Preventable Deaths Reach Highest Level in History

Posted on behalf of Phillips Law Group on Jul 28, 2016 in Personal Injury

ambulance on roadPreventable injuries have become the fourth leading cause of death in the country and are killing Americans at the highest rate in history, according to the National Safety Council (NSC).

Preventable deaths trail only heart disease, cancer and chronic respiratory disease as leading causes of death in the U.S.

Deaths from preventable injuries increased 57 percent from a 68-year low in 1992. There were 136,053 deaths from preventable injuries in 2014, which equates to one death every four minutes.

Preventable injuries include injuries from:

  • Exposure to smoke or fire
  • Motor vehicle accidents, particularly those involving impaired driving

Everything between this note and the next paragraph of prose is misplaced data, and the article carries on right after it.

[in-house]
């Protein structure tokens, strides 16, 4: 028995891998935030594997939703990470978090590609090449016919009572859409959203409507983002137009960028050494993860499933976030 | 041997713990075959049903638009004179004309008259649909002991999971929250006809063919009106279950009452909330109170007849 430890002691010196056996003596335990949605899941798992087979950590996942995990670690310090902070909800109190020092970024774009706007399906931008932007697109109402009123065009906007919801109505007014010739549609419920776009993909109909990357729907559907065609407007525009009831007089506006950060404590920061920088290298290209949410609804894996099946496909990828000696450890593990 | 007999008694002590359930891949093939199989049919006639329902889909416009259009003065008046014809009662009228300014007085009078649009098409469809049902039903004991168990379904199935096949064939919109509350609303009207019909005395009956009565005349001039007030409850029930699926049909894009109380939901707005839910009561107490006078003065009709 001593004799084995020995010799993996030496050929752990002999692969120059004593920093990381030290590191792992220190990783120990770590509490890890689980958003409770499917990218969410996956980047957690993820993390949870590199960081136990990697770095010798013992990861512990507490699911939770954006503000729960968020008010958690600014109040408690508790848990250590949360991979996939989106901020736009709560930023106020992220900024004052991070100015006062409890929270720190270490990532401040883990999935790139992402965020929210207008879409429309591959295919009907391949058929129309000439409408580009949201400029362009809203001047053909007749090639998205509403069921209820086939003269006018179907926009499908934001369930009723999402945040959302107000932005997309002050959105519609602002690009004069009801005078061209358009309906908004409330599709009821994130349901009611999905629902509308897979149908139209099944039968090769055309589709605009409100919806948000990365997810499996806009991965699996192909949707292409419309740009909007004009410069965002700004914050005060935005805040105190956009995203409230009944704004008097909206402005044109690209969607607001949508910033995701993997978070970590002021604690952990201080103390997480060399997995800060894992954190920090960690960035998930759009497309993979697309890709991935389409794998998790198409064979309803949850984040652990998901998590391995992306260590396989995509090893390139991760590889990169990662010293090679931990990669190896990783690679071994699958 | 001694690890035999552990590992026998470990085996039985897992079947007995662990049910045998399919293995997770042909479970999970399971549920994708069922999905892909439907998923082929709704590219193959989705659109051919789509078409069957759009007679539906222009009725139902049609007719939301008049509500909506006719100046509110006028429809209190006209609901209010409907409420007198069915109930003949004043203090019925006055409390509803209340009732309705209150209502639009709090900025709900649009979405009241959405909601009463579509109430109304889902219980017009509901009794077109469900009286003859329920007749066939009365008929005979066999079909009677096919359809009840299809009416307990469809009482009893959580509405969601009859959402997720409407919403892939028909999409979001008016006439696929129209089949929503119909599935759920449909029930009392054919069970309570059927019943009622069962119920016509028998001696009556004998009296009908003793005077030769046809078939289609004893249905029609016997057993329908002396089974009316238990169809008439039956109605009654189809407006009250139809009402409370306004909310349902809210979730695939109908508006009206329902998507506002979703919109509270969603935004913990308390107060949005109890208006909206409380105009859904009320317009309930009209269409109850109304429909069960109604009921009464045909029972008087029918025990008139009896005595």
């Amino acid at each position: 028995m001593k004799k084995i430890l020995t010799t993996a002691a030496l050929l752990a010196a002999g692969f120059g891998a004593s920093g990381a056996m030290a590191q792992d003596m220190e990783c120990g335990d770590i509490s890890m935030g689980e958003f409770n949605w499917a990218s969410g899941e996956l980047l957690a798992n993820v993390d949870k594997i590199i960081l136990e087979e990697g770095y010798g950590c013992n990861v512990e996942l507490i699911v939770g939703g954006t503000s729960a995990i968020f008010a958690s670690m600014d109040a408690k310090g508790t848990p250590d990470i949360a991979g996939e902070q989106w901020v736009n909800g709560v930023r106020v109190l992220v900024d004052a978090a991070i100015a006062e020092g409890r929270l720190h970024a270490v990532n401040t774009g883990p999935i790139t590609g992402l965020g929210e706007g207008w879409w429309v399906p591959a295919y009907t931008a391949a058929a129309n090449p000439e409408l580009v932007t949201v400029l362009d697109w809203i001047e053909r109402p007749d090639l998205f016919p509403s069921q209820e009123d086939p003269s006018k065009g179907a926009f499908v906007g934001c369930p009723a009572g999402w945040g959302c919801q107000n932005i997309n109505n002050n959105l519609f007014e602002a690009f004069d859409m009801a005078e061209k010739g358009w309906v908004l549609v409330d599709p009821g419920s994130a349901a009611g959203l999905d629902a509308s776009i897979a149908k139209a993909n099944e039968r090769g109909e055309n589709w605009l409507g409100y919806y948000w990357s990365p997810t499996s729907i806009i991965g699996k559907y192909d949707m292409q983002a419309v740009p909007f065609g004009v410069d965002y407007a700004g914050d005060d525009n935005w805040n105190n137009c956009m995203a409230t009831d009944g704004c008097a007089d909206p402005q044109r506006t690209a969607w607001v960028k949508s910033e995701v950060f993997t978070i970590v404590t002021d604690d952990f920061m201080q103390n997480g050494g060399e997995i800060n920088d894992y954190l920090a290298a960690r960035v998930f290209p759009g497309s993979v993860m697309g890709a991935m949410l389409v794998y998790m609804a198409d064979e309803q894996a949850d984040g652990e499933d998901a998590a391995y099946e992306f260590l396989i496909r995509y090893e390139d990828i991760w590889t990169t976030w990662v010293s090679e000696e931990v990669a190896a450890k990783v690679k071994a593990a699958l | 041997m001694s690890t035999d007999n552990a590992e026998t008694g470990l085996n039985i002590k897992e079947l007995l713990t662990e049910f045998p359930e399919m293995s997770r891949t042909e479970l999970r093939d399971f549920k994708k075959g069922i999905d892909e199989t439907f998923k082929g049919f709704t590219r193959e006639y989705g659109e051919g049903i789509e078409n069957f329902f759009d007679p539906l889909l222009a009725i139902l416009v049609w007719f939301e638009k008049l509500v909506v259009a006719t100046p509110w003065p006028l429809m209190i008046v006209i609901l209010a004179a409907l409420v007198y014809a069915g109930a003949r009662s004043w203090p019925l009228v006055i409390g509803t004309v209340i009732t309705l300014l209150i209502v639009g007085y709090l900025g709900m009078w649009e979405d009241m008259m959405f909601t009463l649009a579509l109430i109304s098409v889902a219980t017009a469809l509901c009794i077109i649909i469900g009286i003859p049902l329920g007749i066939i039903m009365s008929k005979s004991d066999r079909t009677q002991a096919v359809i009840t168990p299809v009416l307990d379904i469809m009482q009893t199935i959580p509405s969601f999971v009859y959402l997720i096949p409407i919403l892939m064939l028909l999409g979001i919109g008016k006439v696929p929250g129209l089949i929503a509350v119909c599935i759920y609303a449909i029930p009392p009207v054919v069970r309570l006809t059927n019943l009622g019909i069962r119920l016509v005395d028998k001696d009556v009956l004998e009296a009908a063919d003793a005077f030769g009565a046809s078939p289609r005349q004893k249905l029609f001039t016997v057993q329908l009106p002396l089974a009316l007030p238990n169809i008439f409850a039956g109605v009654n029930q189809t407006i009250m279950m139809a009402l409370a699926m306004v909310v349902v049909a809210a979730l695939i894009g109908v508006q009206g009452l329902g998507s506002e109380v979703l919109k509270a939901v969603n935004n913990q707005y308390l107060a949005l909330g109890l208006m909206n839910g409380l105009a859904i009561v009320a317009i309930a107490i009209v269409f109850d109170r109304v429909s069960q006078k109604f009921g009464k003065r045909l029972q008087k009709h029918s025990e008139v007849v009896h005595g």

• Accidents in water or in the air
  • Accidental discharge of a firearm
  • Accidental poisoning, including drug overdoses
  • Falls

Recognizing Threats to Your Safety

The NSC has put together a Safety Checkup tool to help citizens recognize threats to their personal safety based on the state where they live, gender, and age. According to the NSC, the top cause of preventable death in each age group is as follows:

  • Ages 0-1: Suffocation
  • Ages 1-4: Drowning
  • Ages 5-24: Automobile accidents
  • Ages 25-64: Poisonings
  • Ages 65 and up: Falls

The NSC is asking everyone across the country to help it accomplish its mission of ending preventable deaths in this lifetime. The #Safe4Life movement calls for Americans to work together toward the common goal of harm reduction.

Since 1913, the NSC has partnered with elected leaders, businesses and government agencies to curb preventable injuries and deaths in the nation’s communities, homes and workplaces.

If someone you love died as a result of a preventable injury, you may be entitled to compensation for medical bills, funeral expenses, and pain and suffering. The Phoenix wrongful death lawyers at Phillips Law Group have secured just compensation for many victims of preventable injuries.

Call or text 1-800-706-3000 or complete our Free Case Evaluation form today.

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